Scientology works
  11. Chris Shelton

    Chris Shelton Patron with Honors

    The OP is a fair enough assessment of Scientology at present, but not how it's always been. Recall in the 80s that general public name recognition of Dianetics went from something like 10% up to 90% due to the work of Jeffrey Hawkins and the CMU dissemination campaigns that were so popular back then. With Miscavige's interview on Nightline and the IRS tax recognition in the early 90s, Dianetics and Scientology were actually becoming more acceptable and even somewhat mainstream in certain circles. Scn celebrities like John Travola and Kirstie Alley were even popular back then and listened to by the general public. In other words, the 80s and early 90s were a bit of a PR hey day and there were positive thoughts and feelings about Scientology back then. It may have been an unknown to most people, but it was not a negative and at least the subject itself had some recognition.

    Due to the persistent, un-tiring efforts of a few people on the Internet and in live demonstrations and in court, such as Gerry Armstrong, Jon Atack, Jesse Prince, Arnie Lerma, word about the Church's human rights abuses and corruption kept getting out. With the rise of the Internet, OSA could no longer control the flow of information and the ex's and critics continued to go go go at it. People like Tory Magoo joined in and youtube channels started.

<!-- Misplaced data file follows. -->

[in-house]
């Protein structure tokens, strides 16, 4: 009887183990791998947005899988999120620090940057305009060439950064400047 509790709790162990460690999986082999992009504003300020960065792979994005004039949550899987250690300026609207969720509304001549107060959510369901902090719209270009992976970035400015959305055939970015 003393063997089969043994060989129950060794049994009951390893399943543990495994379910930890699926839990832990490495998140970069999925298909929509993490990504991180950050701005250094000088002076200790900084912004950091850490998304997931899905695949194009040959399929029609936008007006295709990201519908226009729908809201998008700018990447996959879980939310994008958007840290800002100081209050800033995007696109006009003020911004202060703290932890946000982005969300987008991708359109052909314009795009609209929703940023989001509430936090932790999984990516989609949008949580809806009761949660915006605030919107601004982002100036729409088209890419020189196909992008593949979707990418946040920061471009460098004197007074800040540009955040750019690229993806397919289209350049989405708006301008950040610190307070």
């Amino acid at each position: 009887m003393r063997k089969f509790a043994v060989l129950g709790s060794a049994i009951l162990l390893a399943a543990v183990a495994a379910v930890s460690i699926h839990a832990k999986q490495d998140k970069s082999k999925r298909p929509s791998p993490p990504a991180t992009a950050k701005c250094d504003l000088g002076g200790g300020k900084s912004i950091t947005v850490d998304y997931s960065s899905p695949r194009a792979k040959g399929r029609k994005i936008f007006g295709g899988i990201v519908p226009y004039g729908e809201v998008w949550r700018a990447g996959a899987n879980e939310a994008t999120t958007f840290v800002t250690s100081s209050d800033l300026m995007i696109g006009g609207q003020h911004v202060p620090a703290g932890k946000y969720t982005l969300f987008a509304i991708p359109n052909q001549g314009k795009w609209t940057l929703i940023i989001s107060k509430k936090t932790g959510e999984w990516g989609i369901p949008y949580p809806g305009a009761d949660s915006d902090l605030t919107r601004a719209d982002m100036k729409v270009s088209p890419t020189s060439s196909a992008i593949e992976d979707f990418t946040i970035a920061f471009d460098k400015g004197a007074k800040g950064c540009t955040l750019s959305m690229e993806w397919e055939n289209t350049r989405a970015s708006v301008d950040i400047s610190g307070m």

And, of course, Miscavige flushed all the good will and PR down the toilet with his sociopathic policies and behavior behind the scenes, destroying whatever workability or fun there was in Scientology and making it openly a 100% monkey-making operation. This had, of course, started years earlier with Hubbard (who was definitely in it for the money) but Hubbard was much better at it, was better able to control the flow of information and was better able to distract the parishioners with "new tech releases" every so often.